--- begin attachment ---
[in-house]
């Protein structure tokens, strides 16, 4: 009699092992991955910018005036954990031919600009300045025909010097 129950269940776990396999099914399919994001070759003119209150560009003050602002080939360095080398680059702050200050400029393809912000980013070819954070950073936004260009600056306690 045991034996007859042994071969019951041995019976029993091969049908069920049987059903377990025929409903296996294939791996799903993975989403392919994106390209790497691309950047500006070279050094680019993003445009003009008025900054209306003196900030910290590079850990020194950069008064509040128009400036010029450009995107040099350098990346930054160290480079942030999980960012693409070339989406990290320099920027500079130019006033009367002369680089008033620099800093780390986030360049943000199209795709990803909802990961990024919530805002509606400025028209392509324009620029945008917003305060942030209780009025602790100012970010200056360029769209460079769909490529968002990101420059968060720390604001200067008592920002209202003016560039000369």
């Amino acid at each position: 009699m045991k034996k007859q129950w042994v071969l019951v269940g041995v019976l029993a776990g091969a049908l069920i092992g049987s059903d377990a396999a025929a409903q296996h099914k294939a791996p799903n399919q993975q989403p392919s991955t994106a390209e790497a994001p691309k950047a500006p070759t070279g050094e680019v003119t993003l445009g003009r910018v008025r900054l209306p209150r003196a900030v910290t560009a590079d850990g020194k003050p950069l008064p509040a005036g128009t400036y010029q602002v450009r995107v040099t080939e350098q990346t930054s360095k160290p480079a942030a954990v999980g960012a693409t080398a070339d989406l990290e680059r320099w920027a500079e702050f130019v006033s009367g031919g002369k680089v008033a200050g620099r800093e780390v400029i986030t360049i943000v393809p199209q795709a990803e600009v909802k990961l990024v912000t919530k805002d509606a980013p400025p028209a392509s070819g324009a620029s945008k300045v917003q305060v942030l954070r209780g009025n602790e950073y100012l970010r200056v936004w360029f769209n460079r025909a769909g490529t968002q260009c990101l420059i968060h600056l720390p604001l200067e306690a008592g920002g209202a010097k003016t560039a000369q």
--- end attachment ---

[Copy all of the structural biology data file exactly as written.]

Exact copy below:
[in-house]
């Protein structure tokens, strides 16, 4: 009699092992991955910018005036954990031919600009300045025909010097 129950269940776990396999099914399919994001070759003119209150560009003050602002080939360095080398680059702050200050400029393809912000980013070819954070950073936004260009600056306690 045991034996007859042994071969019951041995019976029993091969049908069920049987059903377990025929409903296996294939791996799903993975989403392919994106390209790497691309950047500006070279050094680019993003445009003009008025900054209306003196900030910290590079850990020194950069008064509040128009400036010029450009995107040099350098990346930054160290480079942030999980960012693409070339989406990290320099920027500079130019006033009367002369680089008033620099800093780390986030360049943000199209795709990803909802990961990024919530805002509606400025028209392509324009620029945008917003305060942030209780009025602790100012970010200056360029769209460079769909490529968002990101420059968060720390604001200067008592920002209202003016560039000369």
């Amino acid at each position: 009699m045991k034996k007859q129950w042994v071969l019951v269940g041995v019976l029993a776990g091969a049908l069920i092992g049987s059903d377990a396999a025929a409903q296996h099914k294939a791996p799903n399919q993975q989403p392919s991955t994106a390209e790497a994001p691309k950047a500006p070759t070279g050094e680019v003119t993003l445009g003009r910018v008025r900054l209306p209150r003196a900030v910290t560009a590079d850990g020194k003050p950069l008064p509040a005036g128009t400036y010029q602002v450009r995107v040099t080939e350098q990346t930054s360095k160290p480079a942030a954990v999980g960012a693409t080398a070339d989406l990290e680059r320099w920027a500079e702050f130019v006033s009367g031919g002369k680089v008033a200050g620099r800093e780390v400029i986030t360049i943000v393809p199209q795709a990803e600009v909802k990961l990024v912000t919530k805002d509606a980013p400025p028209a392509s070819g324009a620029s945008k300045v917003q305060v942030l954070r209780g009025n602790e950073y100012l970010r200056v936004w360029f769209n460079r025909a769909g490529t968002q260009c990101l420059i968060h600056l720390p604001l200067e306690a008592g920002g209202a010097k003016t560039a000369q």